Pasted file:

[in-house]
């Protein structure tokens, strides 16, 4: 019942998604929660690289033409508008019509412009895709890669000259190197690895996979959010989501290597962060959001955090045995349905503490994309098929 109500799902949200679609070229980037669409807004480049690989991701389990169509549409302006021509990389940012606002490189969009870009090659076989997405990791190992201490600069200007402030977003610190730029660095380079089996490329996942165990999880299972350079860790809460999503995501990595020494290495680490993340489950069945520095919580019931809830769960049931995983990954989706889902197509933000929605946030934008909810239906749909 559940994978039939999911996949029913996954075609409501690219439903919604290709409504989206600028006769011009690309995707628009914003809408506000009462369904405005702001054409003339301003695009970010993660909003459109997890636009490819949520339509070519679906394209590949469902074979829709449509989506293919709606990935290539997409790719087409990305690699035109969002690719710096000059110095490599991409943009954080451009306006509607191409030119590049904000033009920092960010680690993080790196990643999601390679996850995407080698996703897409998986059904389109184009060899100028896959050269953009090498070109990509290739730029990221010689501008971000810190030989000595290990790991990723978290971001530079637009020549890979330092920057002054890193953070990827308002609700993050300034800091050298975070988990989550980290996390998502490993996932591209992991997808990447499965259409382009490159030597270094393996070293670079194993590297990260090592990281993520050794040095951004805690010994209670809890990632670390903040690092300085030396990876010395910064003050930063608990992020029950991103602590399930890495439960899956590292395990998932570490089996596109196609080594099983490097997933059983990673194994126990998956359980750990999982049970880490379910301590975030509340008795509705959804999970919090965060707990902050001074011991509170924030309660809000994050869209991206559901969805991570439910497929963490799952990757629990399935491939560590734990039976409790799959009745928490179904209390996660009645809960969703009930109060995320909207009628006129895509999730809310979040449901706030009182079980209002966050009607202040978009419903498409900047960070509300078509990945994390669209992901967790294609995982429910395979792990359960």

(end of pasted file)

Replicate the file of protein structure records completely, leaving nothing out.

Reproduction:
[in-house]
């Protein structure tokens, strides 16, 4: 019942998604929660690289033409508008019509412009895709890669000259190197690895996979959010989501290597962060959001955090045995349905503490994309098929 109500799902949200679609070229980037669409807004480049690989991701389990169509549409302006021509990389940012606002490189969009870009090659076989997405990791190992201490600069200007402030977003610190730029660095380079089996490329996942165990999880299972350079860790809460999503995501990595020494290495680490993340489950069945520095919580019931809830769960049931995983990954989706889902197509933000929605946030934008909810239906749909 559940994978039939999911996949029913996954075609409501690219439903919604290709409504989206600028006769011009690309995707628009914003809408506000009462369904405005702001054409003339301003695009970010993660909003459109997890636009490819949520339509070519679906394209590949469902074979829709449509989506293919709606990935290539997409790719087409990305690699035109969002690719710096000059110095490599991409943009954080451009306006509607191409030119590049904000033009920092960010680690993080790196990643999601390679996850995407080698996703897409998986059904389109184009060899100028896959050269953009090498070109990509290739730029990221010689501008971000810190030989000595290990790991990723978290971001530079637009020549890979330092920057002054890193953070990827308002609700993050300034800091050298975070988990989550980290996390998502490993996932591209992991997808990447499965259409382009490159030597270094393996070293670079194993590297990260090592990281993520050794040095951004805690010994209670809890990632670390903040690092300085030396990876010395910064003050930063608990992020029950991103602590399930890495439960899956590292395990998932570490089996596109196609080594099983490097997933059983990673194994126990998956359980750990999982049970880490379910301590975030509340008795509705959804999970919090965060707990902050001074011991509170924030309660809000994050869209991206559901969805991570439910497929963490799952990757629990399935491939560590734990039976409790799959009745928490179904209390996660009645809960969703009930109060995320909207009628006129895509999730809310979040449901706030009182079980209002966050009607202040978009419903498409900047960070509300078509990945994390669209992901967790294609995982429910395979792990359960």